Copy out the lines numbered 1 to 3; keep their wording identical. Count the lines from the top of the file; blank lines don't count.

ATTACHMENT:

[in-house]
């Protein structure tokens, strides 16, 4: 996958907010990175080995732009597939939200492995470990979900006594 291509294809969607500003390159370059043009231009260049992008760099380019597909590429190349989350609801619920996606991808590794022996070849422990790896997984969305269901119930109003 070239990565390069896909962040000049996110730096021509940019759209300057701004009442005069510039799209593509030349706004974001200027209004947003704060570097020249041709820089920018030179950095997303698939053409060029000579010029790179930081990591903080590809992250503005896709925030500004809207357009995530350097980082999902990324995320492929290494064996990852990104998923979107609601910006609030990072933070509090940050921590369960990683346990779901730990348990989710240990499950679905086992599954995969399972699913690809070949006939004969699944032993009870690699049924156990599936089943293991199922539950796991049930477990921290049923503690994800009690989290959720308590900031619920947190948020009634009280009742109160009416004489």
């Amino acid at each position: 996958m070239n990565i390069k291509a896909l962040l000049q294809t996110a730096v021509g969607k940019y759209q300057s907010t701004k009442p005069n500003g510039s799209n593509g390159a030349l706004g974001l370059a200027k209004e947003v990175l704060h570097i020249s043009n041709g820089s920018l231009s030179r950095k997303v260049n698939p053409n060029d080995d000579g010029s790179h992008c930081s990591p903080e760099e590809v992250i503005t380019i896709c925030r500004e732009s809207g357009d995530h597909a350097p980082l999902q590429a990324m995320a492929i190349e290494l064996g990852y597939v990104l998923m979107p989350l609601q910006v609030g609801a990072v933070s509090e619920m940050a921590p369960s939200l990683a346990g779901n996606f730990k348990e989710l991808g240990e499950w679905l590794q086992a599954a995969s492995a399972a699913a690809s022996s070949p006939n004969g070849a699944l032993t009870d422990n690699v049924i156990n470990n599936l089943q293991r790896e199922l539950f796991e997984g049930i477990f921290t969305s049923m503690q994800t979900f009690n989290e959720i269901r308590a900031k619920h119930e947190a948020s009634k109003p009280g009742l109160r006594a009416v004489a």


[in-house]
């Protein structure tokens, strides 16, 4: 996958907010990175080995732009597939939200492995470990979900006594 291509294809969607500003390159370059043009231009260049992008760099380019597909590429190349989350609801619920996606991808590794022996070849422990790896997984969305269901119930109003 070239990565390069896909962040000049996110730096021509940019759209300057701004009442005069510039799209593509030349706004974001200027209004947003704060570097020249041709820089920018030179950095997303698939053409060029000579010029790179930081990591903080590809992250503005896709925030500004809207357009995530350097980082999902990324995320492929290494064996990852990104998923979107609601910006609030990072933070509090940050921590369960990683346990779901730990348990989710240990499950679905086992599954995969399972699913690809070949006939004969699944032993009870690699049924156990599936089943293991199922539950796991049930477990921290049923503690994800009690989290959720308590900031619920947190948020009634009280009742109160009416004489």
């Amino acid at each position: 996958m070239n990565i390069k291509a896909l962040l000049q294809t996110a730096v021509g969607k940019y759209q300057s907010t701004k009442p005069n500003g510039s799209n593509g390159a030349l706004g974001l370059a200027k209004e947003v990175l704060h570097i020249s043009n041709g820089s920018l231009s030179r950095k997303v260049n698939p053409n060029d080995d000579g010029s790179h992008c930081s990591p903080e760099e590809v992250i503005t380019i896709c925030r500004e732009s809207g357009d995530h597909a350097p980082l999902q590429a990324m995320a492929i190349e290494l064996g990852y597939v990104l998923m979107p989350l609601q910006v609030g609801a990072v933070s509090e619920m940050a921590p369960s939200l990683a346990g779901n996606f730990k348990e989710l991808g240990e499950w679905l590794q086992a599954a995969s492995a399972a699913a690809s022996s070949p006939n004969g070849a699944l032993t009870d422990n690699v049924i156990n470990n599936l089943q293991r790896e199922l539950f796991e997984g049930i477990f921290t969305s049923m503690q994800t979900f009690n989290e959720i269901r308590a900031k619920h119930e947190a948020s009634k109003p009280g009742l109160r006594a009416v004489a």